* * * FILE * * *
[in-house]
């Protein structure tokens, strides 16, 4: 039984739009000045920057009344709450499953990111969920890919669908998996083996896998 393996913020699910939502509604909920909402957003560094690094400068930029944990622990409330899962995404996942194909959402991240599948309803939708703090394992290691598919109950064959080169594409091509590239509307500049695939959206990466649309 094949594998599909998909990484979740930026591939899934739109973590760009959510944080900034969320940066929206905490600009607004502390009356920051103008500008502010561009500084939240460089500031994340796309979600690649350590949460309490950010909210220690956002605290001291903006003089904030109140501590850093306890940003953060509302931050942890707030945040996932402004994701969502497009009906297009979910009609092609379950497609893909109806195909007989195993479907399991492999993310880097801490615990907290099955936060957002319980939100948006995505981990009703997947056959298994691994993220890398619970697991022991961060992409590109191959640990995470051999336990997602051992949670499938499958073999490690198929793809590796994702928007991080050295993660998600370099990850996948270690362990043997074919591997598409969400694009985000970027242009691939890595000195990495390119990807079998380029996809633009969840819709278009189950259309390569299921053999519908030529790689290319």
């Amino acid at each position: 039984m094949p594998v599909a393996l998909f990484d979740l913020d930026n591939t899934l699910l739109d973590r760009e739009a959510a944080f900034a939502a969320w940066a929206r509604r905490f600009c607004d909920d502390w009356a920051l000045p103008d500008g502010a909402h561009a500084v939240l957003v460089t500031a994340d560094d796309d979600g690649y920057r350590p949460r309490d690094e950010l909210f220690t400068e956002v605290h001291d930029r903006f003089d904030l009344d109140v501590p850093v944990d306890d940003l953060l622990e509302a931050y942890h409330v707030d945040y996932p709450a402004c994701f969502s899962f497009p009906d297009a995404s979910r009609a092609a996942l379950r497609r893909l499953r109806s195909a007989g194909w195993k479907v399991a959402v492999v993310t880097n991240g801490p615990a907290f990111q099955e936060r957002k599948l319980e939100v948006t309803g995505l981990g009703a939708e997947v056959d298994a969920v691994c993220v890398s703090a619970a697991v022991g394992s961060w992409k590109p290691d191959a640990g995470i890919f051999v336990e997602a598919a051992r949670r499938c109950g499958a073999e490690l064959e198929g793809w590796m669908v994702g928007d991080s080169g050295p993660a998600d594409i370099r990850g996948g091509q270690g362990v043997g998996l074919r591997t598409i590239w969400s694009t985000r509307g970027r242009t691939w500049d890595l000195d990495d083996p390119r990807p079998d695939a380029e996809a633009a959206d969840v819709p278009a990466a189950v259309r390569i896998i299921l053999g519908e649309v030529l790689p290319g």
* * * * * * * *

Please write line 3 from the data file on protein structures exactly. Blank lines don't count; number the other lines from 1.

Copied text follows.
């Amino acid at each position: 039984m094949p594998v599909a393996l998909f990484d979740l913020d930026n591939t899934l699910l739109d973590r760009e739009a959510a944080f900034a939502a969320w940066a929206r509604r905490f600009c607004d909920d502390w009356a920051l000045p103008d500008g502010a909402h561009a500084v939240l957003v460089t500031a994340d560094d796309d979600g690649y920057r350590p949460r309490d690094e950010l909210f220690t400068e956002v605290h001291d930029r903006f003089d904030l009344d109140v501590p850093v944990d306890d940003l953060l622990e509302a931050y942890h409330v707030d945040y996932p709450a402004c994701f969502s899962f497009p009906d297009a995404s979910r009609a092609a996942l379950r497609r893909l499953r109806s195909a007989g194909w195993k479907v399991a959402v492999v993310t880097n991240g801490p615990a907290f990111q099955e936060r957002k599948l319980e939100v948006t309803g995505l981990g009703a939708e997947v056959d298994a969920v691994c993220v890398s703090a619970a697991v022991g394992s961060w992409k590109p290691d191959a640990g995470i890919f051999v336990e997602a598919a051992r949670r499938c109950g499958a073999e490690l064959e198929g793809w590796m669908v994702g928007d991080s080169g050295p993660a998600d594409i370099r990850g996948g091509q270690g362990v043997g998996l074919r591997t598409i590239w969400s694009t985000r509307g970027r242009t691939w500049d890595l000195d990495d083996p390119r990807p079998d695939a380029e996809a633009a959206d969840v819709p278009a990466a189950v259309r390569i896998i299921l053999g519908e649309v030529l790689p290319g």